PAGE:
[INPUT]of the Alpine3D configuration file:
RUNOFF_FILES_EXTRA_DATA = TA TSOIL SOIL_TEMPERATURE_DEPTH = [depth]
[depth]should be replaced with the depth (in meters) down to which soil temperature should be averaged. The first line tells Alpine3D to add the average air and soil temperature to the SMET files which are created for each subwatershed and contain the water infiltration rates.
- If you have not generated the grid delineating the subwatersheds yet, you should simply follow the steps indicated in point 2 below. In this case, StreamFlow will itself average soil temperature over each subwatershed based on the corresponding grids generated by Alpine3D. It will also average air temperature based on the same meteorological input data as used by Alpine3D.
- In case you have the grid delineating the subwatersheds (see previous section), you can simply proceed as explained in the first bullet point of the above section and add the following lines in section
Additionally, StreamFlow expects soil temperature grids in order to compute the diffusive thermal exchange between the water and the stream bed in each stream cell. Similarly to point 1 above, soil temperature should be understood here as a vertical profile average between the soil surface and a given depth. In order for Alpine3D to output soil temperature grids, the following keys should be added in the Alpine3D configuration file:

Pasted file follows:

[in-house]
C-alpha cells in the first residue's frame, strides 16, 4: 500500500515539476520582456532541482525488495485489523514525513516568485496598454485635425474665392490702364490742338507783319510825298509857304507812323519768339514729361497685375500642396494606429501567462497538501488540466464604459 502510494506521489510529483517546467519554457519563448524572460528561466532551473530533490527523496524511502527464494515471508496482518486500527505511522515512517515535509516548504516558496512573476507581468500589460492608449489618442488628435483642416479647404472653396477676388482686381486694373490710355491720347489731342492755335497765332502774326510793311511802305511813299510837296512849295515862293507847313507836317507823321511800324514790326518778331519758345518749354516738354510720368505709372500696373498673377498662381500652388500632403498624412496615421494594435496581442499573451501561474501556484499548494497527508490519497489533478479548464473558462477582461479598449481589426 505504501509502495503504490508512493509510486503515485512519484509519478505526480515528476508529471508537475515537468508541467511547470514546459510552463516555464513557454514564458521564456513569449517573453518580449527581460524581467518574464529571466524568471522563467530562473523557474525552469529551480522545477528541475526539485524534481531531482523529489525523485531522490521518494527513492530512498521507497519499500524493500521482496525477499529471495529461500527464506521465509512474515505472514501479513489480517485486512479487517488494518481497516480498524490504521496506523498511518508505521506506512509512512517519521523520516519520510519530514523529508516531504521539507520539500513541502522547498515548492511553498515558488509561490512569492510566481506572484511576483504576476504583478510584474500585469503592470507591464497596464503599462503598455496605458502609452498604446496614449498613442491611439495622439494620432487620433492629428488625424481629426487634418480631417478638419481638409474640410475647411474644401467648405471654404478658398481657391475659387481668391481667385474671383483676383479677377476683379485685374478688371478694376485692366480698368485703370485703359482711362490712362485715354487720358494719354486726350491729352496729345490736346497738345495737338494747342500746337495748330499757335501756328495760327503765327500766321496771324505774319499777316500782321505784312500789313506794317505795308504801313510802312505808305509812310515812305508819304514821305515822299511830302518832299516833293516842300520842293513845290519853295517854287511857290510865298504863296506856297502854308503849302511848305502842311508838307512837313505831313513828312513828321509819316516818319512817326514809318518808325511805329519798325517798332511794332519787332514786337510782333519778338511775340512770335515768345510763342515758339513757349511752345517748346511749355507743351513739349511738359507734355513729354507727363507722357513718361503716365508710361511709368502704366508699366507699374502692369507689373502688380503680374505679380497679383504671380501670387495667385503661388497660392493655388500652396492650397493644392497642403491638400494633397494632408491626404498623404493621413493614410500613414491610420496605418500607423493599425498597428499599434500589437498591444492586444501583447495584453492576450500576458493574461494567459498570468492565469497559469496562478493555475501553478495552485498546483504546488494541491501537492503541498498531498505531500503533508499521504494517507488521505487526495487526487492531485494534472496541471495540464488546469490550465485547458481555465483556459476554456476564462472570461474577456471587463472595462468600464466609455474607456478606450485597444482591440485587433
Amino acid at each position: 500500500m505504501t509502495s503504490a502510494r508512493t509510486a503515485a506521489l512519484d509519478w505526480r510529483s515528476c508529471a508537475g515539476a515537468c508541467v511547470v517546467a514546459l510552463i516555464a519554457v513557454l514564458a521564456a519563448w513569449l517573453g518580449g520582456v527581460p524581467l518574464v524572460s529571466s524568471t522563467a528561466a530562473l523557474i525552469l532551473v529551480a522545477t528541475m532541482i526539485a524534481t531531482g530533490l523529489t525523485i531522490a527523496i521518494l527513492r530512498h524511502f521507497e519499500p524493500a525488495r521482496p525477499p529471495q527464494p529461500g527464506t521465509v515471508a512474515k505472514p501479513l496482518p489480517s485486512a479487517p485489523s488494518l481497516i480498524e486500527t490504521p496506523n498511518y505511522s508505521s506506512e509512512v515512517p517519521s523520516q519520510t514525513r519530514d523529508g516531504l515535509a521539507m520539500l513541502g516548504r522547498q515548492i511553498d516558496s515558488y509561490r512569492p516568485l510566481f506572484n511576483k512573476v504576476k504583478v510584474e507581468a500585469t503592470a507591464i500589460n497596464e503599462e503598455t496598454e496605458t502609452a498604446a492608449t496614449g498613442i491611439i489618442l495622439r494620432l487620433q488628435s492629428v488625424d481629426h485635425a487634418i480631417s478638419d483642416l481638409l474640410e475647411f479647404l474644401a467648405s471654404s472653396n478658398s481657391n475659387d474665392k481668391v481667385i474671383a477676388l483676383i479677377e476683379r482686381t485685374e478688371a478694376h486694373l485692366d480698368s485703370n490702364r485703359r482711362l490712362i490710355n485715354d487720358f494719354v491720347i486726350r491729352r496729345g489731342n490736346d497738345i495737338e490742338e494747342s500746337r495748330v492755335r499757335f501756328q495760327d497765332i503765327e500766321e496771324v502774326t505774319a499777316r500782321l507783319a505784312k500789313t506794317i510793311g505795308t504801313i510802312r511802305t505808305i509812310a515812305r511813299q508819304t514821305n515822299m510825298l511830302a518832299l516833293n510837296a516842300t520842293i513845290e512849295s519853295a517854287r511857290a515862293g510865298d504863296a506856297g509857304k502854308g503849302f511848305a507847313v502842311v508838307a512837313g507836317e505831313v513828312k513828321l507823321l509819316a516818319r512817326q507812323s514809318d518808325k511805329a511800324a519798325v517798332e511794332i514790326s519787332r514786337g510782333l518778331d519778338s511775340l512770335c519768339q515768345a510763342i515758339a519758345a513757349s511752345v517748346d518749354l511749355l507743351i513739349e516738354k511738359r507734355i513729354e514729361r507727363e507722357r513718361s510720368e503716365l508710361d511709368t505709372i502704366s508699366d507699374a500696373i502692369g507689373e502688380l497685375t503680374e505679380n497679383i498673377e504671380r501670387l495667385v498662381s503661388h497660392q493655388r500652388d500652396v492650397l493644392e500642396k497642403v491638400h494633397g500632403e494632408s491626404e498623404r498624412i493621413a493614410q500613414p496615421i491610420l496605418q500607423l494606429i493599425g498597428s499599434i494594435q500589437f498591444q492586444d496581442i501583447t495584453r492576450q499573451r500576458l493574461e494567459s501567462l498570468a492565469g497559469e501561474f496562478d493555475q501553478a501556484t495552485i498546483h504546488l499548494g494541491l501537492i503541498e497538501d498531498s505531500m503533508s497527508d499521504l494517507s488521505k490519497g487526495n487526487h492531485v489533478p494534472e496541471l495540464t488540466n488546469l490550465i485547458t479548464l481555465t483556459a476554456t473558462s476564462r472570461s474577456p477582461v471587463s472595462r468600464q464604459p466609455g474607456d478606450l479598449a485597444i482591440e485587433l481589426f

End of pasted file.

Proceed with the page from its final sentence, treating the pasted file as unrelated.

In the above lines,
[INPUT] SOIL_TEMPERATURE_DEPTH = [depth] [OUTPUT] GRID2D = [format] GRID2DPATH = [folder] GRIDS_WRITE = TRUE GRIDS_START = 0 GRIDS_DAYS_BETWEEN = 0.125 GRIDS_PARAMETERS = TSOIL
[depth]should be replaced with the depth (in meters) down to which the soil temperature profile must be averaged. Similarly,
[folder]should be replaced by the format and folder in which the soil temperature grids should be written out. It is highly recommended to use the NETCDF format in order to reduce the size and generation time of the output grids. Key
GRIDS_DAYS_BETWEENcontrols the time interval (in days) at which the output grids are generated. It is usually sufficient to have only one grid produced every 3 hours (= 0.125 days) since soil temperature does not evolve very rapidly in time.
Adding the above keys in the Alpine3D configuration file will actually not only trigger the writing of grids of soil temperature, but also grids of soil surface temperature, snow height, snow water equivalent, air temperature as well as incoming short wave and long wave radiations. The production of all these grids may be extremely time consuming. In case only the soil temperature grids are of interest to you, you can deactivate the generation of the other grids by commenting the corresponding lines in function
Although not strictly required, it is recommended that you create a new folder for each StreamFlow simulation with the same structure as required for Alpine3D. Alternatively, you can simply use the same folder as the one in which the Alpine3D simulation was run. In both cases, it is advised that the main folder has a structure similar to the following: